Co-design at POP CoE project


Python is an interpreted, high-level, general-purpose programming language. It is dynamically typed and garbage-collected. It supports multiple programming paradigms, including procedural, object-oriented, and functional programming. Python’s design philosophy emphasizes code readability, and aims to help programmers write clear, logical code for small and large-scale projects. CPython is the open-source reference implementation of the Python programming language.

Python provides built-in parallel computation capabilities in form of multithreading and multiprocessing modules that are part of the standard library. The threading approach, in general, is limited by the Global Interpreter Lock that practically allows running only one thread in time, thus it is useful mainly for I/O. This can be overcome using the multiprocessing module, but that is inefficient due to serialization and memory duplications and works only for a single node, hence also does not fit the HPC use cases.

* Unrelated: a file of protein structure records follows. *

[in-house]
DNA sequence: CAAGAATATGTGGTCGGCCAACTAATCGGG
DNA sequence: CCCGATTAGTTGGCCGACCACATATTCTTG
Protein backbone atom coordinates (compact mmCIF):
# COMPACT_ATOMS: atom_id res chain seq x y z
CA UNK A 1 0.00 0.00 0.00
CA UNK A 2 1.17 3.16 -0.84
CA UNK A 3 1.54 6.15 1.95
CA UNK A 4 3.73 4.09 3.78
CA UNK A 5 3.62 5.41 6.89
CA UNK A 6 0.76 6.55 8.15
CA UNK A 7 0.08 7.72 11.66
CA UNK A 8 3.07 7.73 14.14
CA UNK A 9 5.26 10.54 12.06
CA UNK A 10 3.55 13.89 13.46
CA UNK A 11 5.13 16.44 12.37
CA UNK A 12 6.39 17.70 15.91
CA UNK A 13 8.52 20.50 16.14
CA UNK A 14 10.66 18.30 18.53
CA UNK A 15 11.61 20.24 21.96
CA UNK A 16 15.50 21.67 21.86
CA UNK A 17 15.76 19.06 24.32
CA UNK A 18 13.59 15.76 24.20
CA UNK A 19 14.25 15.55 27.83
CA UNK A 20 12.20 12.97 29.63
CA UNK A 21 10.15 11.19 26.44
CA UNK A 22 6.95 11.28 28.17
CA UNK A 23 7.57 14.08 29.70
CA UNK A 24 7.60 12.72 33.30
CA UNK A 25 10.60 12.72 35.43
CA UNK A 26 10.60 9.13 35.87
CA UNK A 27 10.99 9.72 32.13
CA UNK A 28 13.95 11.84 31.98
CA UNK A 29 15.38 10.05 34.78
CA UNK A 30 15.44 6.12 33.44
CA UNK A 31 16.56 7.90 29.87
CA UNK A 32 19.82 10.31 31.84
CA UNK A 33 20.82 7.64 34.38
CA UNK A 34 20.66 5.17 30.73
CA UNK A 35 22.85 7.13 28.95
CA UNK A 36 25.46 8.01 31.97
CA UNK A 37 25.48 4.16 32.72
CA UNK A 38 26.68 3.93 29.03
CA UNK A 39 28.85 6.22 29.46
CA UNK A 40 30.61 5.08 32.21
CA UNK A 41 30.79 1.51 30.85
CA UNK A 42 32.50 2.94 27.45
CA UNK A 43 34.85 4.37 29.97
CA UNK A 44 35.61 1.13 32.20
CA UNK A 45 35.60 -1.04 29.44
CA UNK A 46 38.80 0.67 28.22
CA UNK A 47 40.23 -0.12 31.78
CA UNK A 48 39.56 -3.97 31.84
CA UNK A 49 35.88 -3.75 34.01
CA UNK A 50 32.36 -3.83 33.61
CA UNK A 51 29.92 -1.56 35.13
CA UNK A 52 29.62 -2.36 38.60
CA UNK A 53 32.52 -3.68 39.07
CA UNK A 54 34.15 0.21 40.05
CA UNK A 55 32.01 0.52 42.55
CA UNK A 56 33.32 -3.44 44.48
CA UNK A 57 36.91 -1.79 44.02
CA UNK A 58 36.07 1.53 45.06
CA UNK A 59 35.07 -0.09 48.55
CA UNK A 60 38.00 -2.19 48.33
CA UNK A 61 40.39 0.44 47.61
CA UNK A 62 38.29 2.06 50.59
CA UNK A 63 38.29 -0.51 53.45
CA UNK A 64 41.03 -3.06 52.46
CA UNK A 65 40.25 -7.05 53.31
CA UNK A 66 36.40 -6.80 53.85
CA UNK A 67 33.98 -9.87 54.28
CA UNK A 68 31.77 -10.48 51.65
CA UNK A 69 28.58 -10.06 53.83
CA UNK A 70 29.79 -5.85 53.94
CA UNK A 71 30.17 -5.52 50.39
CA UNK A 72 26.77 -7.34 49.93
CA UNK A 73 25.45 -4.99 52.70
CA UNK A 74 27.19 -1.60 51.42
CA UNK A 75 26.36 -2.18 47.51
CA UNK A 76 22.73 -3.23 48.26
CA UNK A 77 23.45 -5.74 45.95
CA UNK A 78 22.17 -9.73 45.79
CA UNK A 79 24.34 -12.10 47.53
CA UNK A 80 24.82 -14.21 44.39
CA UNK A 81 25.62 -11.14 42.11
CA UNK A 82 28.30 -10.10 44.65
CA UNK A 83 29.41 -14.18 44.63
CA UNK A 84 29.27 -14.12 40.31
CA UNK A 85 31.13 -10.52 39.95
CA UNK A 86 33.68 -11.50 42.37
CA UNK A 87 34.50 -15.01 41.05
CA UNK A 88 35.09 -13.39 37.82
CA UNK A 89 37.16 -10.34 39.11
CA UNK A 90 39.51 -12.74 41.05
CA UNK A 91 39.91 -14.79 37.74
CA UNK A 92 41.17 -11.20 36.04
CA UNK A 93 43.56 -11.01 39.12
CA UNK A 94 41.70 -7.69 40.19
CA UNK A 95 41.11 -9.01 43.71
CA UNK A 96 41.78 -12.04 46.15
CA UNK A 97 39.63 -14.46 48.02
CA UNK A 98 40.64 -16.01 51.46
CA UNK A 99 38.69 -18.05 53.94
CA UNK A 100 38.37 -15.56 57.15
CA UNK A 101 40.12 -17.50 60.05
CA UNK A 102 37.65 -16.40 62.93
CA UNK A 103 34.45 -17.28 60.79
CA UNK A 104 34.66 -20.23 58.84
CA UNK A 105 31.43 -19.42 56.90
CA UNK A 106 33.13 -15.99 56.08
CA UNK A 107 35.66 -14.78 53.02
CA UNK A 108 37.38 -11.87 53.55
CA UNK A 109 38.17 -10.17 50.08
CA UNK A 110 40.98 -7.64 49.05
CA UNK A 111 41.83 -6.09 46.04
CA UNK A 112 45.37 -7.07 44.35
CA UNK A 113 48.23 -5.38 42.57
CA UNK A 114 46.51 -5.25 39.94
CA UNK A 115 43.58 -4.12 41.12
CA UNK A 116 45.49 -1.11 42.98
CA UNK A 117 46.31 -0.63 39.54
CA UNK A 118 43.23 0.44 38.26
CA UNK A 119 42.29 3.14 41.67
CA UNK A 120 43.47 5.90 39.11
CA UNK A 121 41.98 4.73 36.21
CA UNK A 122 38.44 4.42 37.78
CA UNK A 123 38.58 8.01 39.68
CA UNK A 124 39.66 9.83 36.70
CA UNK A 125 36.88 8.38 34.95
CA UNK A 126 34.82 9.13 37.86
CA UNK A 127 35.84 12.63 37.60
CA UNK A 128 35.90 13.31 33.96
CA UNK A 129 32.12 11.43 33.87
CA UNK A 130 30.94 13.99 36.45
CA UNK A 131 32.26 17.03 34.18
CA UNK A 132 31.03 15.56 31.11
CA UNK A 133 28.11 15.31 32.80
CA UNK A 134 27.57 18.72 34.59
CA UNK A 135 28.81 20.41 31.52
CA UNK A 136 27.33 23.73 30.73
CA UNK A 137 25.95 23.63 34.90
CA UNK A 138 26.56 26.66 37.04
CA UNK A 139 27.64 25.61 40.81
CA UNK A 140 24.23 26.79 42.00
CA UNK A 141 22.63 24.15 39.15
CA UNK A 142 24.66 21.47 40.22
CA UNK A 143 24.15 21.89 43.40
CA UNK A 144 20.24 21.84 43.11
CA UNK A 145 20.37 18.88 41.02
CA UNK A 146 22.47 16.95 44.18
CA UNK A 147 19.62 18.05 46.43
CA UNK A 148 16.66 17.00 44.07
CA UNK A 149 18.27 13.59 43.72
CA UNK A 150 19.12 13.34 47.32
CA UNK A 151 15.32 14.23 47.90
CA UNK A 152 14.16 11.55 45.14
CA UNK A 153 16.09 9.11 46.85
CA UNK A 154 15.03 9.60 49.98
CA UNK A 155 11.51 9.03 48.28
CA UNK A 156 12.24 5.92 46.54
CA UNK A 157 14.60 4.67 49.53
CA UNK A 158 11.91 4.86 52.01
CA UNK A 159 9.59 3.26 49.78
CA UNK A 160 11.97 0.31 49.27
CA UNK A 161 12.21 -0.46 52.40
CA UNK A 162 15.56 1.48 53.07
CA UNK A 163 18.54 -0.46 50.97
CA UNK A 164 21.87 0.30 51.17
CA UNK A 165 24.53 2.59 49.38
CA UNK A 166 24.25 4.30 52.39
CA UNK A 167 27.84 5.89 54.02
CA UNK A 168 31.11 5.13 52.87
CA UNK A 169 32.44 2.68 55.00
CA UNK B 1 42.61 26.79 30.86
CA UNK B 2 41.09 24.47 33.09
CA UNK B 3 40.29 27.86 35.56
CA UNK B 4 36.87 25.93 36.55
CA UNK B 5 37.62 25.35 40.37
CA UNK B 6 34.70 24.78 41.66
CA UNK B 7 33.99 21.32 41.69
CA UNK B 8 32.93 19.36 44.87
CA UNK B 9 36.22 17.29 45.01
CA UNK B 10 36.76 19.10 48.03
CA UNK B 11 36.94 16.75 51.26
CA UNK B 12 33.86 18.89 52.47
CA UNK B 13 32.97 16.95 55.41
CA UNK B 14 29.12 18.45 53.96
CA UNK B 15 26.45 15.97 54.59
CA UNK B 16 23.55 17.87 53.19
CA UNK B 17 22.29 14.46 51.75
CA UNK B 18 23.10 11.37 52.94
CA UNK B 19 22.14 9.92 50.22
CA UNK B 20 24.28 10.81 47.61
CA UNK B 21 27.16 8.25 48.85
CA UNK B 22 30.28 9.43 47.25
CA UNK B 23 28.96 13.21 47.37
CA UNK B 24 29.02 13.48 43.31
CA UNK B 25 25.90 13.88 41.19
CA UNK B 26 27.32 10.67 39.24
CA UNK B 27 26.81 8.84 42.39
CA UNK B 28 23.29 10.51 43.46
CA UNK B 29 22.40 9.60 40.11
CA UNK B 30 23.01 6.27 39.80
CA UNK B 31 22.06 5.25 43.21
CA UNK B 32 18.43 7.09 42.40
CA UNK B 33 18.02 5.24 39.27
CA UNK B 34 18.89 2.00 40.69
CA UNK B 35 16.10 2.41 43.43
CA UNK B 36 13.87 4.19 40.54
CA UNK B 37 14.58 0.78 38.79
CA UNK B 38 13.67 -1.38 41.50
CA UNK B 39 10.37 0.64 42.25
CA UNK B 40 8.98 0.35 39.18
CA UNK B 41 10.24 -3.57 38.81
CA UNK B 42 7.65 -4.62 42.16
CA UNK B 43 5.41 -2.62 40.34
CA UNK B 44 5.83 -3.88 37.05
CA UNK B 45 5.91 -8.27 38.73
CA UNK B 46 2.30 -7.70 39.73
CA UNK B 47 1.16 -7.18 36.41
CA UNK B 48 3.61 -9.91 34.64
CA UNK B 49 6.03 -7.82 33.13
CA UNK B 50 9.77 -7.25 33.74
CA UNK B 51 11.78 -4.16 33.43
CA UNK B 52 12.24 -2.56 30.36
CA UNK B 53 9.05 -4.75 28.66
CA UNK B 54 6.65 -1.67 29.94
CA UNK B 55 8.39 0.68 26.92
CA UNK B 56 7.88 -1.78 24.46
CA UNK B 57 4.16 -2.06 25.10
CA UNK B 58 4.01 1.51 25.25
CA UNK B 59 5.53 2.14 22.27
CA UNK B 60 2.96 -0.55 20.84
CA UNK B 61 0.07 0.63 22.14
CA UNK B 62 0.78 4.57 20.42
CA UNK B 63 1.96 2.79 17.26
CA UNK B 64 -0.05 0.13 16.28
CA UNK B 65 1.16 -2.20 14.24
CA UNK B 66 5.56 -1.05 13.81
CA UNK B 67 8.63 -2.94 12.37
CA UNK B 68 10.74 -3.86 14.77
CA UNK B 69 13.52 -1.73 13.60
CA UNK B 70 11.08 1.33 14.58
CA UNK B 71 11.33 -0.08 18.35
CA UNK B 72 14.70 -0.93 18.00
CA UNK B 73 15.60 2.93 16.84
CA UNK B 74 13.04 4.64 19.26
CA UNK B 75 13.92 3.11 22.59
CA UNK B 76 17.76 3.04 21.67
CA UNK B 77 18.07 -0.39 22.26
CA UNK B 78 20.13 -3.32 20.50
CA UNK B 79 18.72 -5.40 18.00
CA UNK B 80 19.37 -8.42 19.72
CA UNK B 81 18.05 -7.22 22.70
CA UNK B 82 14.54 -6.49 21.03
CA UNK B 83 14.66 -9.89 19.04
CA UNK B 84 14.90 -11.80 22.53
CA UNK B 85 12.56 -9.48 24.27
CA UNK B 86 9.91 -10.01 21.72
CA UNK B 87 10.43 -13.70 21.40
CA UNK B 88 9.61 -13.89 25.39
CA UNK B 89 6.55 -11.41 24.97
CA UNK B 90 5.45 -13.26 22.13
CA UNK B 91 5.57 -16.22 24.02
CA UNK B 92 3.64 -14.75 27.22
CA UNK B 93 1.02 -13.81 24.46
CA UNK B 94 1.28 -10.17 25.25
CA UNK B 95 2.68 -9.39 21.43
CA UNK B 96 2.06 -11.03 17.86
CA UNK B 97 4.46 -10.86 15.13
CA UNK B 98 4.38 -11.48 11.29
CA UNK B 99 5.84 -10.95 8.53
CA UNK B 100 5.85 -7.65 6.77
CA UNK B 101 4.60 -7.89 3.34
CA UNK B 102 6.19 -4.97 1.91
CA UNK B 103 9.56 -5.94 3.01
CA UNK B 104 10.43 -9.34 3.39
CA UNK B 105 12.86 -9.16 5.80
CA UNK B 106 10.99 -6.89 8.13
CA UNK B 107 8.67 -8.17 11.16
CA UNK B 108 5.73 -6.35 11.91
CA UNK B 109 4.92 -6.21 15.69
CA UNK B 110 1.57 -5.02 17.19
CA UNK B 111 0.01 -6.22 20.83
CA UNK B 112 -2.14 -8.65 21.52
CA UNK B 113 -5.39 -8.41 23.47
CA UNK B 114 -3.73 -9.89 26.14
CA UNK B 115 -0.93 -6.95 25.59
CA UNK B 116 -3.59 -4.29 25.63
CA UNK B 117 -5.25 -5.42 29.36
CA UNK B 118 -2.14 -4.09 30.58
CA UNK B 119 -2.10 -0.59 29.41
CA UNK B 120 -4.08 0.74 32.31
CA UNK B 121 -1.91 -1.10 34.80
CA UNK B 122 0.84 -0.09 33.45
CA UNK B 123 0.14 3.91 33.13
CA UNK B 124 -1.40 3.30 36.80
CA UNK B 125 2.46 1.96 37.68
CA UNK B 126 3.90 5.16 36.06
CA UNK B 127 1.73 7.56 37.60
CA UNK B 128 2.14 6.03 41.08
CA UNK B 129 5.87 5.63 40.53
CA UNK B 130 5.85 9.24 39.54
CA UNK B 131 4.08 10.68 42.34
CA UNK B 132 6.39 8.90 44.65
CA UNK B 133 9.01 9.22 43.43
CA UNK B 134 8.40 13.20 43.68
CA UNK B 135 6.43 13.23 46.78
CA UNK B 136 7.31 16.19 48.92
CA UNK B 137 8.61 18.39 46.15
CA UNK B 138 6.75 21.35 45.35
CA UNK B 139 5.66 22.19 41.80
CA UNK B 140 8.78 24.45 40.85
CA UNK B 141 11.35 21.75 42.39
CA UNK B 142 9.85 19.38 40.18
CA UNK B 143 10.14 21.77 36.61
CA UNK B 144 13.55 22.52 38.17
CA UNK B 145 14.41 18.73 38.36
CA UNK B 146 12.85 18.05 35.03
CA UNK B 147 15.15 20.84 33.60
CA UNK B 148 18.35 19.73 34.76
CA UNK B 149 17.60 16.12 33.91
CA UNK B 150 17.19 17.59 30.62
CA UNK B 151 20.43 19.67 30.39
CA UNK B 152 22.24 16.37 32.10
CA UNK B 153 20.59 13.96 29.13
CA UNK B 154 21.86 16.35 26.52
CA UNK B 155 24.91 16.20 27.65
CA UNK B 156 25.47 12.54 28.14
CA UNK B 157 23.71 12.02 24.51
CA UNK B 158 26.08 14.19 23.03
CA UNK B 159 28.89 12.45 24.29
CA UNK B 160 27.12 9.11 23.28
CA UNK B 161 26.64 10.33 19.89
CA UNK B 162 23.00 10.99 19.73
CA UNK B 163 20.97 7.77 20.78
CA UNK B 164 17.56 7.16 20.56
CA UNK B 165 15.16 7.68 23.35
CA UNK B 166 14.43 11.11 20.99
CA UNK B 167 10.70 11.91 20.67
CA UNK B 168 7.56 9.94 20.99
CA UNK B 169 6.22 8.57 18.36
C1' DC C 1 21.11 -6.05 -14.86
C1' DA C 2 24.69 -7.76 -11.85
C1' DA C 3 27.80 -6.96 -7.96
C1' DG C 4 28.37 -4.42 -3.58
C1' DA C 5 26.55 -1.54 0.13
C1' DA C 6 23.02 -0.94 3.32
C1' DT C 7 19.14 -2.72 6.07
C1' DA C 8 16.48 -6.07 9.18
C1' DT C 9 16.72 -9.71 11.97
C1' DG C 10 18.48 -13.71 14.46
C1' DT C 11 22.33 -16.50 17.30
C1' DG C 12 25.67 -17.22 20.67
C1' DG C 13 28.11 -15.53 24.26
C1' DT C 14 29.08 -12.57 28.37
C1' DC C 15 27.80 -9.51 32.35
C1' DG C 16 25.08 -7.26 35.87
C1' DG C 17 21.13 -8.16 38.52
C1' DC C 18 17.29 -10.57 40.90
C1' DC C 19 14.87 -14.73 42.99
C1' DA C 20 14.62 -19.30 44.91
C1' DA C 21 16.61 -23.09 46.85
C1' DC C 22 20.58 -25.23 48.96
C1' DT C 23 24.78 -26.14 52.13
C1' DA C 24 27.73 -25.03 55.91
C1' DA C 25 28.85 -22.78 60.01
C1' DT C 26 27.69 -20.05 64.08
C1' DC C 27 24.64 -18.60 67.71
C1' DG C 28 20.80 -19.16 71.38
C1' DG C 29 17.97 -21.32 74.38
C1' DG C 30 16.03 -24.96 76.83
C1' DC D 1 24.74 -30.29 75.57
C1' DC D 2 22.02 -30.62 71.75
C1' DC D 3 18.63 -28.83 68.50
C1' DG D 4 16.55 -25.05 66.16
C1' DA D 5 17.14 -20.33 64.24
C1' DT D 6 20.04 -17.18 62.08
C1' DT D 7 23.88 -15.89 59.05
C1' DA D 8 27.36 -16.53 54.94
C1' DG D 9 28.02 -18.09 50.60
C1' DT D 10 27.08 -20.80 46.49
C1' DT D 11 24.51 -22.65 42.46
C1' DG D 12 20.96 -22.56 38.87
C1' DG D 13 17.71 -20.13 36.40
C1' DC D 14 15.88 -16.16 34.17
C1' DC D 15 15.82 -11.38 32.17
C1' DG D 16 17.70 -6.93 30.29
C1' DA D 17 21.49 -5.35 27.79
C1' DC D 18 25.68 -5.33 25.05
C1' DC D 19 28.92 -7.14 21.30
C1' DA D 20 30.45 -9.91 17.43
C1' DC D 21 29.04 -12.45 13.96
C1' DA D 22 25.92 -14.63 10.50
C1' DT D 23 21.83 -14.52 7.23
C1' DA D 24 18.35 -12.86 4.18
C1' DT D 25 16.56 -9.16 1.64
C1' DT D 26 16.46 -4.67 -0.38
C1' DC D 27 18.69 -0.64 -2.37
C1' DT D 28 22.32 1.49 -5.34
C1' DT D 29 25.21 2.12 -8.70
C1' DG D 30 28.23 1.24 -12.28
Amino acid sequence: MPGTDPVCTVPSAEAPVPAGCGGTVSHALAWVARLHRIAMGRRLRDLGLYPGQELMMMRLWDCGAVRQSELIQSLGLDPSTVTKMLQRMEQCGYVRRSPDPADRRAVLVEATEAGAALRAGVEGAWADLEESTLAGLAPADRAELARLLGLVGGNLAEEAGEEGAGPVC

On top of that, there are several third-party packages and frameworks that are commonly used and suitable for HPC workloads. The most famous are Numpy and Scipy packages for scientific computations. They can be linked with BLAS and LAPACK libraries (ATLAS, MKL, GOTO, etc.) and contain compiled OpenMP-multithreaded functions that are used automatically without user interference. PyMP is an OpenMP-like multiprocessing framework based on the UNIX fork method. In order to significantly increase the speed of python codes and approach the speeds of C or Fortran, there is the Numba module that performs JIT compilation using LLVM compiler and supports CPU parallelization, SIMD vectorization and also GPU acceleration.

For a distributed multi-node computations there is a low-level MPI implementation called MPI4Py (MPI for Python). Parallel Python is a pure-python module for job-based SMP and multi-node parallelization with dynamic load balancing and fault-tolerance capabilities based on inter-process communication (IPC). There are also two modern general-purpose scalable frameworks for running distributed and/or GPU accelerated Python applications with integrated inter-node and intra-node communication, efficient data transfers, resistance for failures and task scheduling - Dask and Ray.

In order to leverage accelerators, there is CUDA and OpenCL integration for Python in PyCUDA and PyOpenCL packages respectively. There is also a quite exhaustive list of other Python parallel processing software packages:

The following programs are implemented using this programming language: